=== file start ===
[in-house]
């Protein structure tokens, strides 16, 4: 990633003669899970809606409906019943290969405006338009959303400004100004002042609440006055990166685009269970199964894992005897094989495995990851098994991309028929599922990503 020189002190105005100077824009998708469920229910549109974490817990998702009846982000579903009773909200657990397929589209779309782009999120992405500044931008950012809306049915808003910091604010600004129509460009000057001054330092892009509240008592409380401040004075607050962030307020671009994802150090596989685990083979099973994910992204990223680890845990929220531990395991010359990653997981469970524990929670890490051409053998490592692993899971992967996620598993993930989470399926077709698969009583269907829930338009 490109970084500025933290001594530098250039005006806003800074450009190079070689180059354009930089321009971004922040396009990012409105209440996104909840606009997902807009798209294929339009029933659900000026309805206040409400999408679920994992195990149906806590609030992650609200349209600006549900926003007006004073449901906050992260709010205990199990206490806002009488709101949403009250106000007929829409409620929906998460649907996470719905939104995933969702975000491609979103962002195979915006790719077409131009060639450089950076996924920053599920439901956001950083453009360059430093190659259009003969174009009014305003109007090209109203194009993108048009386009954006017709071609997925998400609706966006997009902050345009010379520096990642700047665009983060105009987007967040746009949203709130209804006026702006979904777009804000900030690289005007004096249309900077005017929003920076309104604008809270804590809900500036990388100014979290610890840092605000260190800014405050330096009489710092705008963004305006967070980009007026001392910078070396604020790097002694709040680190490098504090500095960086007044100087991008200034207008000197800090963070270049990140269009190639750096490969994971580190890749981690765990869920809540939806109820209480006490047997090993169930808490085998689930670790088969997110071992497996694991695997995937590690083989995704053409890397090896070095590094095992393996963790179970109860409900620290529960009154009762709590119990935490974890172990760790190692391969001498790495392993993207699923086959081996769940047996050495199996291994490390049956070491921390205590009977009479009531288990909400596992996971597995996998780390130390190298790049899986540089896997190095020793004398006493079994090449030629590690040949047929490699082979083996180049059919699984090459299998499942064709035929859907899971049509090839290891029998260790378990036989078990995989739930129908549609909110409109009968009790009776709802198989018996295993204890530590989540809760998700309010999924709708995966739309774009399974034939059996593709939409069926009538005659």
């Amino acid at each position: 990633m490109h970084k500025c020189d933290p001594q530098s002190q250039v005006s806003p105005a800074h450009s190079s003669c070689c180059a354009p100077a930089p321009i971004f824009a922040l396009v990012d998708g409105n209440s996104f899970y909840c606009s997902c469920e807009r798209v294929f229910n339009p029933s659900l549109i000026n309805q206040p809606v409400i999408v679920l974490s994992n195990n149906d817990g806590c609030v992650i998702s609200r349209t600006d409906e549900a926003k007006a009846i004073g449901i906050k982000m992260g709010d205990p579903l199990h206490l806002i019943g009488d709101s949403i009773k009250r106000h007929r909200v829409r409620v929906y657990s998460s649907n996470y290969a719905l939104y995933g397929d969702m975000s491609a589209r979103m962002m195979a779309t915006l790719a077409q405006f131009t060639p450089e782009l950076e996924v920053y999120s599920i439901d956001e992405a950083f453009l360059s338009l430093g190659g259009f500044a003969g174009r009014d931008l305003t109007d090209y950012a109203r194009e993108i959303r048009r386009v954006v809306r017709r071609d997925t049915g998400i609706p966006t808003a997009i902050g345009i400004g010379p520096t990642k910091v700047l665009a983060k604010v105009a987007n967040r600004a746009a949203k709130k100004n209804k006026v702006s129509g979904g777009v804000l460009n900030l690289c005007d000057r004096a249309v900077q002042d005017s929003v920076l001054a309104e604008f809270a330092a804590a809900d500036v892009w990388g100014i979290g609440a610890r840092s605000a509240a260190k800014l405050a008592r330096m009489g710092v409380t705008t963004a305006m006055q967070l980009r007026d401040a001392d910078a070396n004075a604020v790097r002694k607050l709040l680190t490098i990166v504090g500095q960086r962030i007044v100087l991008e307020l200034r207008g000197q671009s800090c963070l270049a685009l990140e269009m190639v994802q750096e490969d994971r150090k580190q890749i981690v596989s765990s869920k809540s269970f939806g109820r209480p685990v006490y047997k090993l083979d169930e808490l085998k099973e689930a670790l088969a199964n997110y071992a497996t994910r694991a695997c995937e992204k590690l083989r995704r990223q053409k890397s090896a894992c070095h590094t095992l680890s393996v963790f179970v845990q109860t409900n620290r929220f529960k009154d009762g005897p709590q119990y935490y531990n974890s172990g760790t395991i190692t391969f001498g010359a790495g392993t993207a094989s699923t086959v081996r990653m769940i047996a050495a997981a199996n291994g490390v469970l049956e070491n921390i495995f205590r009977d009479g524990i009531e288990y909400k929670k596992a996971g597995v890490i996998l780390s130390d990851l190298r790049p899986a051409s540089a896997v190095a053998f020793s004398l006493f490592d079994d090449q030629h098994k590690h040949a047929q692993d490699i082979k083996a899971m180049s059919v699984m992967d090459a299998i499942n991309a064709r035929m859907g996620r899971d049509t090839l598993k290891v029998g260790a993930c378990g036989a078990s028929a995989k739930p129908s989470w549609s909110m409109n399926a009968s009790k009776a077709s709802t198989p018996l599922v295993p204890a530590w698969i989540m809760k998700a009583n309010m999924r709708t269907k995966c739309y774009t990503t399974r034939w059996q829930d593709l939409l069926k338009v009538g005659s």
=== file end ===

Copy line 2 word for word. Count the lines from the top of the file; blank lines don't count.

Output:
């Protein structure tokens, strides 16, 4: 990633003669899970809606409906019943290969405006338009959303400004100004002042609440006055990166685009269970199964894992005897094989495995990851098994991309028929599922990503 020189002190105005100077824009998708469920229910549109974490817990998702009846982000579903009773909200657990397929589209779309782009999120992405500044931008950012809306049915808003910091604010600004129509460009000057001054330092892009509240008592409380401040004075607050962030307020671009994802150090596989685990083979099973994910992204990223680890845990929220531990395991010359990653997981469970524990929670890490051409053998490592692993899971992967996620598993993930989470399926077709698969009583269907829930338009 490109970084500025933290001594530098250039005006806003800074450009190079070689180059354009930089321009971004922040396009990012409105209440996104909840606009997902807009798209294929339009029933659900000026309805206040409400999408679920994992195990149906806590609030992650609200349209600006549900926003007006004073449901906050992260709010205990199990206490806002009488709101949403009250106000007929829409409620929906998460649907996470719905939104995933969702975000491609979103962002195979915006790719077409131009060639450089950076996924920053599920439901956001950083453009360059430093190659259009003969174009009014305003109007090209109203194009993108048009386009954006017709071609997925998400609706966006997009902050345009010379520096990642700047665009983060105009987007967040746009949203709130209804006026702006979904777009804000900030690289005007004096249309900077005017929003920076309104604008809270804590809900500036990388100014979290610890840092605000260190800014405050330096009489710092705008963004305006967070980009007026001392910078070396604020790097002694709040680190490098504090500095960086007044100087991008200034207008000197800090963070270049990140269009190639750096490969994971580190890749981690765990869920809540939806109820209480006490047997090993169930808490085998689930670790088969997110071992497996694991695997995937590690083989995704053409890397090896070095590094095992393996963790179970109860409900620290529960009154009762709590119990935490974890172990760790190692391969001498790495392993993207699923086959081996769940047996050495199996291994490390049956070491921390205590009977009479009531288990909400596992996971597995996998780390130390190298790049899986540089896997190095020793004398006493079994090449030629590690040949047929490699082979083996180049059919699984090459299998499942064709035929859907899971049509090839290891029998260790378990036989078990995989739930129908549609909110409109009968009790009776709802198989018996295993204890530590989540809760998700309010999924709708995966739309774009399974034939059996593709939409069926009538005659």